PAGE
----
Magic bullets

Magic bullets

This is a discussion on Magic bullets within the Defensive Ammunition & Ballistics forums, part of the Defensive Carry Discussions category; There is no such thing as a magic bullet. There are variables between calibers, some have more energy some penetrate deeper, and some that have ...

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  1. #1
    VIP Member Array Bad Bob's Avatar
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    Magic bullets

    There is no such thing as a magic bullet. There are variables between calibers, some have more energy some penetrate deeper, and some that have more energy penetrate deeper. One constant though is that if the bullet does not strike the attacker it does not matter what is used.

    There are two sides to the debate, those who believe in the scientific study and rest their laurels on theoretic performance and those who can prove what has worked historically. Is there a right answer? I think it lays somewhere in the middle. It is somewhat difficult to gather current or historical data because there is no central data base for bullet performance in live subjects and police departments do not like to open share this type of data. Because of this reports come in sporadically or not at all.

    The harsh reality is that the bullet, caliber, gun platform are really a very small part of the whole equation. If you are using poor tactics, and you cannot hit consistently under pressure then power and capacity mean nothing. If you cannot deliver a playing card sized group at 10 yards consistently with your carry gun, you need more practice.

    The scientific community only recognizes factors that can be quantified in their assessment of bullet performance. What they fail to take into account are the physiological reasons people stop when shot. Just because something cannot be predicted, does not mean you can ignore it. Any honest scientist will tell you that the best laboratory is the field that is why field trials are so important.

    Modern ammunition is all designed to perform within the same parameters. We are told that energy means nothing, only depth of penetration and permanent crush cavity because that can be quantified and repeated. What about the temporary stretch cavity? We are told that only counts with rifle velocities. What is a rifle velocity? Well, we also know that velocity required to cause a temporary cavity drops as diameter increases, so what is the velocity floor? I believe that the concept of “It only happens at rifle velocity” is a gross oversimplification. We know that magnum revolvers are considerably more effective than non magnums, the only difference is velocity. At 1300 feet per second, handgun bullets really start to do amazing things. Are we then closer to a magic bullet?

    Magnum performance is not without drawbacks. The blast and recoil intimidates many shooters. It takes a lot to truly master a hard kicking revolver, for me the upper limit is the 44 magnum. Pocket guns are not the easiest guns to shoot well for many reasons, though many carry them for the ease of carry, causing significant handicap in the name of convenience. Do you need a hi-cap auto or a magnum? No, but you had best master what you carry if you want the best chance to win a lethal encounter.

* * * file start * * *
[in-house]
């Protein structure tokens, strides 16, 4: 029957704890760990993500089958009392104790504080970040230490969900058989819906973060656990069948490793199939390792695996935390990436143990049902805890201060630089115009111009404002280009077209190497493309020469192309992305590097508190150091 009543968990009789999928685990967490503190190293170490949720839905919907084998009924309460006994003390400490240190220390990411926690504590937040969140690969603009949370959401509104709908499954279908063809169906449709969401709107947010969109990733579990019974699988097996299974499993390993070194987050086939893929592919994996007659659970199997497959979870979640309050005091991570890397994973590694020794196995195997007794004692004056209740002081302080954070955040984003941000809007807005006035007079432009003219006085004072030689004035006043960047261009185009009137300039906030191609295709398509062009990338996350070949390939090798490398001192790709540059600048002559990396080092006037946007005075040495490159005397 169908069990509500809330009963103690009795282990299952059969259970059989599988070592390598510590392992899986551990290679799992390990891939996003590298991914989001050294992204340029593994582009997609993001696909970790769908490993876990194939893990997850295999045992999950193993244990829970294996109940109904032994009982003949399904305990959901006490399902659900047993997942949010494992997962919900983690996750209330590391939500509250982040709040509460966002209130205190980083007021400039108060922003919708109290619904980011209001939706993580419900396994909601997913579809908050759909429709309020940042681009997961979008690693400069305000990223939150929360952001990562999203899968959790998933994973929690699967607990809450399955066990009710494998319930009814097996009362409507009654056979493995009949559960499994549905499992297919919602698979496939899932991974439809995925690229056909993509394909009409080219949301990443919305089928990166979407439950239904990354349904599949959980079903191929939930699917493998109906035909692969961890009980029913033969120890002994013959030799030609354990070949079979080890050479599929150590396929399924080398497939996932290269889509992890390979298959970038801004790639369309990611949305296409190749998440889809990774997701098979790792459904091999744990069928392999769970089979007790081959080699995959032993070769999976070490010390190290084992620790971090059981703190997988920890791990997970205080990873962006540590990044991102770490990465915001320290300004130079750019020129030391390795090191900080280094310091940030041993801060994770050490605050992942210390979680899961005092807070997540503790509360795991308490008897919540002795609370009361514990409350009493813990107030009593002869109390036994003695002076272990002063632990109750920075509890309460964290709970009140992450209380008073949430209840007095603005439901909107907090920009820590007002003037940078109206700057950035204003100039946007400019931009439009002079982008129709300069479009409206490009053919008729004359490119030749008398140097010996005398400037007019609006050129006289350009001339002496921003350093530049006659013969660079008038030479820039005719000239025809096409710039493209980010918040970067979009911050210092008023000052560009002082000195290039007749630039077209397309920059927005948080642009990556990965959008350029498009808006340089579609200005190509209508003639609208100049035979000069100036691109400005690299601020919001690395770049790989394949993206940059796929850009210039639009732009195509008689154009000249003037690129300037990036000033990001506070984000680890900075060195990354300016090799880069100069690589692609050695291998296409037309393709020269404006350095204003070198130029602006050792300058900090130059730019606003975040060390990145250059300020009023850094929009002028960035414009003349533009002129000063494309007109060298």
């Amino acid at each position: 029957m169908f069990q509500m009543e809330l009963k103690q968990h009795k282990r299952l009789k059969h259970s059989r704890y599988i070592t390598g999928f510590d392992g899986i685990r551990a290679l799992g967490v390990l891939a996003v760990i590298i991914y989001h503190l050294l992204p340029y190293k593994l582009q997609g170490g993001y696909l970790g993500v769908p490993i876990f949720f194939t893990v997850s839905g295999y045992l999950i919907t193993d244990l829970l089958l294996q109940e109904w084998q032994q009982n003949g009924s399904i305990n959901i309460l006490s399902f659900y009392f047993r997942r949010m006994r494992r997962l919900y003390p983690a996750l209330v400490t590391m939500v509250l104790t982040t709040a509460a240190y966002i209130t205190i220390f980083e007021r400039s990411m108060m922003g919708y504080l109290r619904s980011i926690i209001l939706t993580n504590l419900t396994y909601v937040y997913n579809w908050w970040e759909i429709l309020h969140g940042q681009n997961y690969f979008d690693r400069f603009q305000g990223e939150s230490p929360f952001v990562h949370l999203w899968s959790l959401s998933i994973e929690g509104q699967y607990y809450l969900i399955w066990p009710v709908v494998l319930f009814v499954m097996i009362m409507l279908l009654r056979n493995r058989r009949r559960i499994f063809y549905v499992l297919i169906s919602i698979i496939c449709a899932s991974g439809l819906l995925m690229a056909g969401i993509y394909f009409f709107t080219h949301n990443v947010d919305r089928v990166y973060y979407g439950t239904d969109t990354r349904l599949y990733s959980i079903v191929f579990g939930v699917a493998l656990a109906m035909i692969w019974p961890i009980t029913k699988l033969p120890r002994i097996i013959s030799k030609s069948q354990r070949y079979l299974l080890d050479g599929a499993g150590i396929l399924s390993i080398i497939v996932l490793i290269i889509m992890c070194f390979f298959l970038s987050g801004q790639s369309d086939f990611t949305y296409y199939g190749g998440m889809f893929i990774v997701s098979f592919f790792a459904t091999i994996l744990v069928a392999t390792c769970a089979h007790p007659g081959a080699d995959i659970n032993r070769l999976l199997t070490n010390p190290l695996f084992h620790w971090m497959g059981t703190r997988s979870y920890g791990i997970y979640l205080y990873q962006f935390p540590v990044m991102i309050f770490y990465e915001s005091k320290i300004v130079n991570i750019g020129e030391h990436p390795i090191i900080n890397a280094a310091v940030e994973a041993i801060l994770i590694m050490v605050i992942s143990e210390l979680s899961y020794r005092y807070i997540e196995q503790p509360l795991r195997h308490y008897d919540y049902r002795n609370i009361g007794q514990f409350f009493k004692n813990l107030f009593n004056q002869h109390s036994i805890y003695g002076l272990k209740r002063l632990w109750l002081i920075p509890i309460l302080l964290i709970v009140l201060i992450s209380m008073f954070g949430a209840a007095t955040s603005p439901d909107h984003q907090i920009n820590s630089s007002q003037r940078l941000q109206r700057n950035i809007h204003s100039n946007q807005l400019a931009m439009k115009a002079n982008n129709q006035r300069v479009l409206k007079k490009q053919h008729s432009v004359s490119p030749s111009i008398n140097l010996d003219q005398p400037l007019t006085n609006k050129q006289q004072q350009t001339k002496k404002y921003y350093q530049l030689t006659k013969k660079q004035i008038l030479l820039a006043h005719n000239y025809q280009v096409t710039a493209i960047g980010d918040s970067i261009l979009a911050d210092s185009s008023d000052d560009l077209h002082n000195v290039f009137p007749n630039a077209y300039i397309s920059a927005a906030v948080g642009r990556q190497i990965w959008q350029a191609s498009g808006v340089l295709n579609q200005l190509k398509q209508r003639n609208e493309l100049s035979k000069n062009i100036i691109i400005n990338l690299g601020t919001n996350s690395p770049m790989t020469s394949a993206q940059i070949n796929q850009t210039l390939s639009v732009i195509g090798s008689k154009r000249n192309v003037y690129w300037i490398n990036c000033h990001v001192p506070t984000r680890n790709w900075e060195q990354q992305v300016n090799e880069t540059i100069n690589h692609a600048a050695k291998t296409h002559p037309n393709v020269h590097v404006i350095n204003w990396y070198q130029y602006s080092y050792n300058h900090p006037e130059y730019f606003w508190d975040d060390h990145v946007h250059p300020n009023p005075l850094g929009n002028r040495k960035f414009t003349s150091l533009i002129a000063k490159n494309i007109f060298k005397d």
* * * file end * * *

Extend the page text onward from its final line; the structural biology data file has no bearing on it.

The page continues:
There is a reason police departments do not issue mouse guns. I do believe that high energy rounds such as the 357 magnum, 357 Sig and the 10mm with properly constructed bullets hold the edge for self defense; however, there are relatively few shooters that are able to use them to their full potential.

    With modern bullets I feel there is very little practical difference between most loads in the 9mm, 40 S&W, and 45 ACP. For self defense service calibers should be the minimum, I see no valid point for mouse gun calibers with the small 9mm’s available. While I respect what the ballisticians have accomplished, I cannot agree with their methodology and conclusions based on the fact that it is largely hypothetical. If a baseline had been established where a proven stopper was used as the baseline then I would find the data for the newer technologies and their predicted effectiveness more believable.

    It is not that I do not respect certain people; it just does not ring credible when someone speaks outside the scope of their specialty, no matter how articulate and charming they are. It is kind of like taking investment advice from a cab driver.

    The bottom line: Carry what you want, load it they way you want. You alone are responsible for your choices.


  2. #2
    VIP Member Array Harryball's Avatar
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    Real world, meets PC gun owners. You know what sucks, is some will disagree with your 30 years of experience as a border patrol agent. Very well put..
    Last edited by Harryball; September 10th, 2012 at 01:04 PM.
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    Member Array Blades's Avatar
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    So where do the FBI protocols fit into everything?
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    Quote Originally Posted by 40Bob View Post